That Paul says he has a holy obligation to God in these verses ought to cause us to think for ourselves – am I under any such obligation to God? Yes, all believers are obligated to thank God. Why? To answer this, we must first answer why Paul feels an obligation of gratitude to God as he thinks of the Thessalonians. Why does Paul sense a duty to give thanks to God?
Since Jesus’ disciples did not fast, they stood out like a “sore thumb.” Yet as we listen to Jesus’ words about himself in these verses, the story reveals the glory of Christ in a life-changing way, and gives even greater certainty concerning the things we have been taught.
Before us is yet another example of how Jesus deals with sinners. What makes the encounter of Jesus and Levi powerful is that we see not just how Jesus deals with sinners, but the worst of sinners. Then words of our Lord in this story sheds even greater divine light on our lord and his mission to sinners.
Luke has written his gospel so that believers may have certainty concerning the things you have been taught. He has carefully crafted a story about Jesus, and with great skill has shown us that Jesus of Nazareth was far from an ordinary man. In today’s brief story of the healing of the leper, Luke with a dense, rich story adds even more to our understanding of who Jesus is. In so doing, God’s Word also speaks to how men should approach Jesus.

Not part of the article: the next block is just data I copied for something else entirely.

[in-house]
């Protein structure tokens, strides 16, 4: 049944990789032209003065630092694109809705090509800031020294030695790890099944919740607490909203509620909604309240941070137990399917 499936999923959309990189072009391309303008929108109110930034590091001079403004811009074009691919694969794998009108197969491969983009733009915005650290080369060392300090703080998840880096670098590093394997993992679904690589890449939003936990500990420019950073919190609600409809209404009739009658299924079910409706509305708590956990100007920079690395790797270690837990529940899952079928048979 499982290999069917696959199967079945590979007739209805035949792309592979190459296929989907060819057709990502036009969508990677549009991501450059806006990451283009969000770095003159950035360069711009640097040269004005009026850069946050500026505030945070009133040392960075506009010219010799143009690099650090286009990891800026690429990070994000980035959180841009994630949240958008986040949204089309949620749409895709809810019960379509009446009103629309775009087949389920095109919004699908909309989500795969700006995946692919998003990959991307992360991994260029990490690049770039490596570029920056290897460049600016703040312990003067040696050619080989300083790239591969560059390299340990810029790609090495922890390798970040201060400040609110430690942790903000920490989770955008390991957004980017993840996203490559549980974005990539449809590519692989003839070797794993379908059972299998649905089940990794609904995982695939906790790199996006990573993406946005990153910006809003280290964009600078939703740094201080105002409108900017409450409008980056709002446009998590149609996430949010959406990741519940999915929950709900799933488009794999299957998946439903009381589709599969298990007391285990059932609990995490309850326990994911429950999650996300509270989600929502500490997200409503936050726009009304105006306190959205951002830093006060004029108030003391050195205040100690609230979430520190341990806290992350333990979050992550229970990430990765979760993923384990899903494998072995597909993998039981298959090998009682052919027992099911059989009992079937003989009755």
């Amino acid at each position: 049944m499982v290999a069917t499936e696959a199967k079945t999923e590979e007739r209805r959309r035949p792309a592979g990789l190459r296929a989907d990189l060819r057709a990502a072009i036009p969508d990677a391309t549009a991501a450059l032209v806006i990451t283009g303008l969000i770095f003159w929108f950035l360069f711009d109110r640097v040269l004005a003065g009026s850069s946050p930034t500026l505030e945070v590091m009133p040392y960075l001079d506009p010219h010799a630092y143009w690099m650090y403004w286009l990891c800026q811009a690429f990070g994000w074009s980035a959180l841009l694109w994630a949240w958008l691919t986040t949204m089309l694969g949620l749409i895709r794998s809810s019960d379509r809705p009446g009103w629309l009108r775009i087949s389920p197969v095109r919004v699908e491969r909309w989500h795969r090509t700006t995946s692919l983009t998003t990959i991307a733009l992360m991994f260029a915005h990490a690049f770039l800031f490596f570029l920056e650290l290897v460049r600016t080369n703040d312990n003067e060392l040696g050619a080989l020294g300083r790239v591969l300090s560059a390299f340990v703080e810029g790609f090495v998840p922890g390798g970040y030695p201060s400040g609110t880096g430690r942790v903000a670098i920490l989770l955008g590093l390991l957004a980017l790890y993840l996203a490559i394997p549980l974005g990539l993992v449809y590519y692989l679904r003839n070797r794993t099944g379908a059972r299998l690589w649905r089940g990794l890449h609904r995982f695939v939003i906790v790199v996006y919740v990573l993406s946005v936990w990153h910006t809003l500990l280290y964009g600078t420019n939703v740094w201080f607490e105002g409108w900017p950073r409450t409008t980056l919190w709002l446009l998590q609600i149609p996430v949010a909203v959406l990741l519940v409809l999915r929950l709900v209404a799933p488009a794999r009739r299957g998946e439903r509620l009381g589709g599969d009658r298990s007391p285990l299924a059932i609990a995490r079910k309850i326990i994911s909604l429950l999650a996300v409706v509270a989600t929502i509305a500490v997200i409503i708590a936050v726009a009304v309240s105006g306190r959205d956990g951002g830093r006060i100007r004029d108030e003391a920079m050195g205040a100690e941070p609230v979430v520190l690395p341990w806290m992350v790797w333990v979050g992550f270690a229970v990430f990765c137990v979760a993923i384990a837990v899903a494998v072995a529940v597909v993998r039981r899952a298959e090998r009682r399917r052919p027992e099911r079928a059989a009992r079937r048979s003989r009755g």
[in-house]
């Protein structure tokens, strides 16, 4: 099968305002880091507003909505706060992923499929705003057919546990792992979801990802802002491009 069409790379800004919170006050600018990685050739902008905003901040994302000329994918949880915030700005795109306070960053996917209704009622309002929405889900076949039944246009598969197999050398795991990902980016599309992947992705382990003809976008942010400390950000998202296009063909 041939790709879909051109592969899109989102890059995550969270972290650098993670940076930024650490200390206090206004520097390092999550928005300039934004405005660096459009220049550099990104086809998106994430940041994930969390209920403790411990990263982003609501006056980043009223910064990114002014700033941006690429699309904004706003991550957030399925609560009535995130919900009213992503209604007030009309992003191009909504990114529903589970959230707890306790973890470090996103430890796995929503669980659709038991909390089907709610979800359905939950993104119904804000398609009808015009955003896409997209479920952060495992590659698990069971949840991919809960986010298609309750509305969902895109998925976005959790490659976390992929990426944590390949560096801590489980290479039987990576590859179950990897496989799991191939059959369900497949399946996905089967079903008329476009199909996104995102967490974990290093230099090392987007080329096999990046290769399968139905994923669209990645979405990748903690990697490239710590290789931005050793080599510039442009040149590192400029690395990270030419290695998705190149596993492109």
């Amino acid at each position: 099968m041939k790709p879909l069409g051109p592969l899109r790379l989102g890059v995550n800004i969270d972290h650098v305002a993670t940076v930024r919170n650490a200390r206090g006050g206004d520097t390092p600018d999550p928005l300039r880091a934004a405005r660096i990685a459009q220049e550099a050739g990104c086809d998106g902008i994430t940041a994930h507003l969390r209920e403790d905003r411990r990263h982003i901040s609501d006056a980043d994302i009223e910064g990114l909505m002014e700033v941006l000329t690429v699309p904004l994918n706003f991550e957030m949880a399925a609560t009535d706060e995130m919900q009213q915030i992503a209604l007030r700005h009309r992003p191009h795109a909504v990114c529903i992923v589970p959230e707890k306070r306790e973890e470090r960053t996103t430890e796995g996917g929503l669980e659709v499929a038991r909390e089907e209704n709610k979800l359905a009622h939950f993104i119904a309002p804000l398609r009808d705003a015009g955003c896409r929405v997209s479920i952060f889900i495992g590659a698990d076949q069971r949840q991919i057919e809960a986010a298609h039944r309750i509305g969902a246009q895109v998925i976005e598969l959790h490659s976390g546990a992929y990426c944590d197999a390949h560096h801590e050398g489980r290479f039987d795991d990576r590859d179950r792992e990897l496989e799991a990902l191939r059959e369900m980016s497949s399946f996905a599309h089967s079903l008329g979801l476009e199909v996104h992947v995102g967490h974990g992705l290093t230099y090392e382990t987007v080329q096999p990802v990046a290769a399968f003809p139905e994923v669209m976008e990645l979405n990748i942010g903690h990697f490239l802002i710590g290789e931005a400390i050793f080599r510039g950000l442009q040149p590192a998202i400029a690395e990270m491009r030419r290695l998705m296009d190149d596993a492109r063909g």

In God’s providence, two boats rested on or near the shore of the Sea of Galilee One of them belonged to Simon Peter. In this important story of Peter’s call to discipleship, Peter’s boat becomes almost a character in itself. In each segment of this account, the boat has a role to play. the story in part is about a boat, and even more so about peter’s calling to follow Jesus and work for him. But this story is, once again, most about our Lord Jesus.